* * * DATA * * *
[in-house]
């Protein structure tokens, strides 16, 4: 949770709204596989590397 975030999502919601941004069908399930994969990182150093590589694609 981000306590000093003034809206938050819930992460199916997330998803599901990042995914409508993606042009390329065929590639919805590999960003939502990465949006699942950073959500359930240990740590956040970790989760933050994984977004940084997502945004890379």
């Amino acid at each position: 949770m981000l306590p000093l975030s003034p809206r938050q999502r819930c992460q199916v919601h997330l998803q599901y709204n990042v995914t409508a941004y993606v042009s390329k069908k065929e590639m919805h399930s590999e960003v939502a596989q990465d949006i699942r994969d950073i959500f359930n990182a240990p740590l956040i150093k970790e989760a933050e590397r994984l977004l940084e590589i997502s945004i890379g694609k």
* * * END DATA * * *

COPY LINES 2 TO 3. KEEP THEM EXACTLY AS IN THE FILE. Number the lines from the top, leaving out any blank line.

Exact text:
């Protein structure tokens, strides 16, 4: 949770709204596989590397 975030999502919601941004069908399930994969990182150093590589694609 981000306590000093003034809206938050819930992460199916997330998803599901990042995914409508993606042009390329065929590639919805590999960003939502990465949006699942950073959500359930240990740590956040970790989760933050994984977004940084997502945004890379």
């Amino acid at each position: 949770m981000l306590p000093l975030s003034p809206r938050q999502r819930c992460q199916v919601h997330l998803q599901y709204n990042v995914t409508a941004y993606v042009s390329k069908k065929e590639m919805h399930s590999e960003v939502a596989q990465d949006i699942r994969d950073i959500f359930n990182a240990p740590l956040i150093k970790e989760a933050e590397r994984l977004l940084e590589i997502s945004i890379g694609k």